‘More humane’: US Senator proposes return of firing squads to execute criminals
The Republican plans to introduce his suggestion at his state’s next legislative session in January. Similar plans have been floated in Wyoming and Missouri, but were never passed. However, the senator from Utah may have better luck in trying to get his bill passed as the state has a history of using fire arms for executing criminals.
In 2010, Ronnie Lee Gardner was put to death, with five police officers using .30 caliber rifles, which was the last execution to take place in Utah. "It sounds like the Wild West, but it's probably the most humane way to kill somebody," Ray said, speaking to the Associated Press.
Utah had eliminated the use of fire squads to carry out executions in 2004. However, those given the death penalty before that date had the option of choosing it. Gardner, who was sentenced to death for shooting a Salt Lake City lawyer in 1985 decided on this option.
He became the third person to die by firing squad since the US supreme court reintroduced the death penalty in 1976, following the Gregg v Georgia ruling. Since its reinstatement, lethal injection has been the most common use of carrying out the death penalty; however, it has come under criticism in recent months.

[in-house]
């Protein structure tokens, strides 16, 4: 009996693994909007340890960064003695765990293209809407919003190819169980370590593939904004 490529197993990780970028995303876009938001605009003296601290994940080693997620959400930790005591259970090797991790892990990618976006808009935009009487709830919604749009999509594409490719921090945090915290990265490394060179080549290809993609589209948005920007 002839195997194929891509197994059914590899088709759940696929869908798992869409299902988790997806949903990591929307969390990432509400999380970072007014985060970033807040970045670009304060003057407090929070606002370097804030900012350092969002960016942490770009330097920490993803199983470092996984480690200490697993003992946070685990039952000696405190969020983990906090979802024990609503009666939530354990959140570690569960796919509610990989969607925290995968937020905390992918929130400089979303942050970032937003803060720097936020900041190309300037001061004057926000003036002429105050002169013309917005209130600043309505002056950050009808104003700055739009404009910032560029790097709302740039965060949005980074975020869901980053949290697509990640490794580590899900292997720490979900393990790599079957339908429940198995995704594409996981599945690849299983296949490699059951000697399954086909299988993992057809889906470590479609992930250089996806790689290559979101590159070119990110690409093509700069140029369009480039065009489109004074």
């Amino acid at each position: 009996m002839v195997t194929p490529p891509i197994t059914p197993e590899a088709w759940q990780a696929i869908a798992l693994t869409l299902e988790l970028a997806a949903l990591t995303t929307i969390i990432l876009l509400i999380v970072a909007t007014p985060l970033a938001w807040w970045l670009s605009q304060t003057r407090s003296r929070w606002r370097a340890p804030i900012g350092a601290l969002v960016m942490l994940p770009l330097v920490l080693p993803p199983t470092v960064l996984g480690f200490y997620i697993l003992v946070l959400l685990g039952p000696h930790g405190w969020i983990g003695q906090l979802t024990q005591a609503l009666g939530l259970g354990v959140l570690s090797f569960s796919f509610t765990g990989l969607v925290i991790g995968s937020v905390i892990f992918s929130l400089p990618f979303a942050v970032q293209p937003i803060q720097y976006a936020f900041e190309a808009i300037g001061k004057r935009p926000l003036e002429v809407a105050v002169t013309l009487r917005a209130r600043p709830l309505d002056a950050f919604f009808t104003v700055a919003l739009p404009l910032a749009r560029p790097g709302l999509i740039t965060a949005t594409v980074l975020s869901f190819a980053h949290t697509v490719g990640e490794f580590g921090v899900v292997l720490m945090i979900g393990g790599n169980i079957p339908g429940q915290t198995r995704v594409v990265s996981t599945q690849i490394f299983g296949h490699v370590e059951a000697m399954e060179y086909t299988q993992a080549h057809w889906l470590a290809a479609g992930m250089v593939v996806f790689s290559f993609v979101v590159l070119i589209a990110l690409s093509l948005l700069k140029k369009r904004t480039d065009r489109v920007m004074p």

Persistent shortages of traditional barbiturates have led states to experiment with different combinations of lethal drugs, sometimes with grotesque consequences.
In the most recent high profile case, Clayton Lockett’s vein collapsed and he died of a heart attack more than 40 minutes after being administered a lethal injection.
Therefore Ray is proposing the use of firing squads, which will also be much cheaper and says, "The prisoner dies instantly. It sounds draconian. It sounds really bad, but the minute the bullet hits your heart, you're dead. There's no suffering."
"There's no easy way to put somebody to death, but you need to be efficient and effective about it," Ray said. "This is certainly one way to do that."
Opponents of the proposal say firing squads are not necessarily a foolproof answer.
"It's possible an inmate could move or shooters could miss, causing the inmate a slow and painful death," said Richard Dieter, executive director of the Washington, DC based Death Penalty Information Center, which opposes capital punishment.
"The idea is that it would be very quick and accurate but just a little movement by the person could change that," he said. "Things can go wrong with any method of execution."